In this paper, we present a scheme to detect mobile malware traffic by extracting flow payload and converting it into character-level text. And we employ multi-filter CNN and GRU to model the generated text into domain representations and flow representations, respectively. As the text is character-level based, no manual analysis about specific protocol semantic information is needed. To accomplish the above work, we also designed a tool, called PKTPT, to process the network traffic into flows and extract the application layer payload from each packet. From the several experiments, our proposed scheme is proved to be effective. Compared with the state-of-the-art methods, several comparative experiments are also conducted. And, the experiment results depict that our proposed scheme is better in terms of accuracy and is suitable for mobile malware detection that is likely to use various protocols. However, as more mobile software uses encryption protocols, semantic-based malware traffic detection becomes less reliable. We will study methods for detecting mobile malware traffic in the scenario of encrypted traffic in the future.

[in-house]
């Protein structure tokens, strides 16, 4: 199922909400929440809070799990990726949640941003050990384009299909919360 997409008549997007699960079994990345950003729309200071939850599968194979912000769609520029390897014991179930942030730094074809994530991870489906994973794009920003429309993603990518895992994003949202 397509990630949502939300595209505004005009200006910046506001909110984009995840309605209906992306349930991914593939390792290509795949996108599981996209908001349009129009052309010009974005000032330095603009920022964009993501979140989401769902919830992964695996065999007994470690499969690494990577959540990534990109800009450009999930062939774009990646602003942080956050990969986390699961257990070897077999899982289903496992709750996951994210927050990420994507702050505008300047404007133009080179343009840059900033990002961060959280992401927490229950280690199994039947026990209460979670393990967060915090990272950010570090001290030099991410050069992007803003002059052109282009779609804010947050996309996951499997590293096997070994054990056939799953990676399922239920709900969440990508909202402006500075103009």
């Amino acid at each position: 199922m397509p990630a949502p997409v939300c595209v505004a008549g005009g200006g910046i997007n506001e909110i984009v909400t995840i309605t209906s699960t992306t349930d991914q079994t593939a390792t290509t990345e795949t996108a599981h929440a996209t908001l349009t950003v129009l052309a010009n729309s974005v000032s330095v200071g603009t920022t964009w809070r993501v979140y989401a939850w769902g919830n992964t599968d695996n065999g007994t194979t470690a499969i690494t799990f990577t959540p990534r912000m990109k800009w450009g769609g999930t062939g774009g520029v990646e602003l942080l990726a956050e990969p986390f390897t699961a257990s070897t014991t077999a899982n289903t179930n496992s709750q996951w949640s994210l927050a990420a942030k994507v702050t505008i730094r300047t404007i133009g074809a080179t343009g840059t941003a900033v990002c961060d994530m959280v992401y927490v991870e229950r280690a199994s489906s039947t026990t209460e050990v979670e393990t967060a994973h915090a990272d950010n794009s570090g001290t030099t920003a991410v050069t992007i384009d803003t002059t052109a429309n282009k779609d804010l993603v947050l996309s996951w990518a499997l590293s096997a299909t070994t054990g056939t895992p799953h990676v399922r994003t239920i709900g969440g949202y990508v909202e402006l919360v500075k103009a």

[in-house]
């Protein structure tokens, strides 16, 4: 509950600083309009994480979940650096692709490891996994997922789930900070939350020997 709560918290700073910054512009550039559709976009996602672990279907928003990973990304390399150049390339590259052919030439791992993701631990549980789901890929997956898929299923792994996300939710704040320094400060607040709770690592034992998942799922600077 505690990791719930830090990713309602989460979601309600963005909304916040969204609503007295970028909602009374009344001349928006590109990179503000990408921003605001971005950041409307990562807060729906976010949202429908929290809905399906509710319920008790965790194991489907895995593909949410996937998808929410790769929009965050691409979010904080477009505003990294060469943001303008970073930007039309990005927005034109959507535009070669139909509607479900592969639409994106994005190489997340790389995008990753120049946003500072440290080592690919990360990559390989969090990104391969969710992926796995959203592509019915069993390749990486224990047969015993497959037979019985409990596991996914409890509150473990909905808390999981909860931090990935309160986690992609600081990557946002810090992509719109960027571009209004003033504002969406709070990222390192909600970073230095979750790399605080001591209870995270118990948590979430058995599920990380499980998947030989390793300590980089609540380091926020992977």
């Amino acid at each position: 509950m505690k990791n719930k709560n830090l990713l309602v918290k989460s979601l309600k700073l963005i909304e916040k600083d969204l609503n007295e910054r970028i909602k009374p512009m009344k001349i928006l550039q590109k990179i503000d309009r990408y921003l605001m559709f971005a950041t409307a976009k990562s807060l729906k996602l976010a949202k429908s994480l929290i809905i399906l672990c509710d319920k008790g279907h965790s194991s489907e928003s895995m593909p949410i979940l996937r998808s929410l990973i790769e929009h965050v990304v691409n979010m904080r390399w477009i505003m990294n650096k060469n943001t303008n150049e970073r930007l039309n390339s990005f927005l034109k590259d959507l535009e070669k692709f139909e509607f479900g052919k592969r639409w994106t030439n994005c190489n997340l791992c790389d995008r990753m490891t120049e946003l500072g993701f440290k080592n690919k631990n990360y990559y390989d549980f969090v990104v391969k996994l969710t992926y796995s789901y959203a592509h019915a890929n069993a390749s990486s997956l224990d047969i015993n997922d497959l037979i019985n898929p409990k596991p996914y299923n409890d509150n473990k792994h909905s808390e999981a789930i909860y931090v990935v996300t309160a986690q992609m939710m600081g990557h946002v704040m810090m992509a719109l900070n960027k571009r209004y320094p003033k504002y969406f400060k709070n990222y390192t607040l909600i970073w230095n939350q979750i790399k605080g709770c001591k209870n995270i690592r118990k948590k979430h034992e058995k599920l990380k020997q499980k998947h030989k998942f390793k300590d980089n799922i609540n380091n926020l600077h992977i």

Data Availability

The data are available from

Conflicts of Interest

The authors declare that they have no conflicts of interest.


This work was supported in part by the National Natural Science Foundation of China under Grant Nos. U1836104 and 61702235 and in part by the Fundamental Research Funds for the Central Universities under Grant No. 30918012204.